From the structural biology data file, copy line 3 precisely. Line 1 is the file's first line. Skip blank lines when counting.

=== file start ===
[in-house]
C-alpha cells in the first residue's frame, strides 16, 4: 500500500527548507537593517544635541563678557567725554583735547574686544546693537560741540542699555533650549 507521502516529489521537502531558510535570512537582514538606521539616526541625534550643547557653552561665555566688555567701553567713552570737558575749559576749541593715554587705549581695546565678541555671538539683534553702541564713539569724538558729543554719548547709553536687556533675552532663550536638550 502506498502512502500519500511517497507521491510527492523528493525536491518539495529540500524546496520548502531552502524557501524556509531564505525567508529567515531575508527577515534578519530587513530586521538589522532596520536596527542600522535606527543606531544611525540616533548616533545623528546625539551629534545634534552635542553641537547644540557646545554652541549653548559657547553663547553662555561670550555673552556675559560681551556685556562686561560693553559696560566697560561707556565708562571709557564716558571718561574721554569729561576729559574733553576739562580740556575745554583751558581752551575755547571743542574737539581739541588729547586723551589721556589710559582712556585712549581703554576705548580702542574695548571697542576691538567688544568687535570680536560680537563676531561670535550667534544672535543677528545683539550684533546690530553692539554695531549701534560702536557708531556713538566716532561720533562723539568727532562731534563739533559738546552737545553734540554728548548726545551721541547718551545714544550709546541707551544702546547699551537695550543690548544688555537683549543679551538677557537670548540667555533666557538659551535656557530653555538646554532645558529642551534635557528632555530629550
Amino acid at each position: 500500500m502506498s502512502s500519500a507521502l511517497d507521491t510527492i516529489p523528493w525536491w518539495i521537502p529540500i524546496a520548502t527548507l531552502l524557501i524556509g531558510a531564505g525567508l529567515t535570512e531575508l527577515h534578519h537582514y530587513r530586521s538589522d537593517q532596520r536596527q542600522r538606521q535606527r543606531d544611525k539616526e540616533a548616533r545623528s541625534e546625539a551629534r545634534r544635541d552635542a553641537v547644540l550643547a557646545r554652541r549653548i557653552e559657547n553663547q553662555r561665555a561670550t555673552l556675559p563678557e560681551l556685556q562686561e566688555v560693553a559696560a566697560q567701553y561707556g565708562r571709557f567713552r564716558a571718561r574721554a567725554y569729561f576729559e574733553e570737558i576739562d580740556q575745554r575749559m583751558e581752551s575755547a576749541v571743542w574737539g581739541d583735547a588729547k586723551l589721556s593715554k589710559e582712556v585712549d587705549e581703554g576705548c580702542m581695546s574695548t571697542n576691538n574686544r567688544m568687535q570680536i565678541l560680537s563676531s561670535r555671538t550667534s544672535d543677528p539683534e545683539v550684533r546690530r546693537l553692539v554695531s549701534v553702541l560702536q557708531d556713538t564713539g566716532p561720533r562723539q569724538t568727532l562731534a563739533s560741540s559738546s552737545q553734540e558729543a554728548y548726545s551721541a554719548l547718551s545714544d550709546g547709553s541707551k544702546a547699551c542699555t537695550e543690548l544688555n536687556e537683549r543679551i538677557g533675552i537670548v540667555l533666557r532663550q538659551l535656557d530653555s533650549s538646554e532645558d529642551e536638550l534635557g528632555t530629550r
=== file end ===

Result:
Amino acid at each position: 500500500m502506498s502512502s500519500a507521502l511517497d507521491t510527492i516529489p523528493w525536491w518539495i521537502p529540500i524546496a520548502t527548507l531552502l524557501i524556509g531558510a531564505g525567508l529567515t535570512e531575508l527577515h534578519h537582514y530587513r530586521s538589522d537593517q532596520r536596527q542600522r538606521q535606527r543606531d544611525k539616526e540616533a548616533r545623528s541625534e546625539a551629534r545634534r544635541d552635542a553641537v547644540l550643547a557646545r554652541r549653548i557653552e559657547n553663547q553662555r561665555a561670550t555673552l556675559p563678557e560681551l556685556q562686561e566688555v560693553a559696560a566697560q567701553y561707556g565708562r571709557f567713552r564716558a571718561r574721554a567725554y569729561f576729559e574733553e570737558i576739562d580740556q575745554r575749559m583751558e581752551s575755547a576749541v571743542w574737539g581739541d583735547a588729547k586723551l589721556s593715554k589710559e582712556v585712549d587705549e581703554g576705548c580702542m581695546s574695548t571697542n576691538n574686544r567688544m568687535q570680536i565678541l560680537s563676531s561670535r555671538t550667534s544672535d543677528p539683534e545683539v550684533r546690530r546693537l553692539v554695531s549701534v553702541l560702536q557708531d556713538t564713539g566716532p561720533r562723539q569724538t568727532l562731534a563739533s560741540s559738546s552737545q553734540e558729543a554728548y548726545s551721541a554719548l547718551s545714544d550709546g547709553s541707551k544702546a547699551c542699555t537695550e543690548l544688555n536687556e537683549r543679551i538677557g533675552i537670548v540667555l533666557r532663550q538659551l535656557d530653555s533650549s538646554e532645558d529642551e536638550l534635557g528632555t530629550r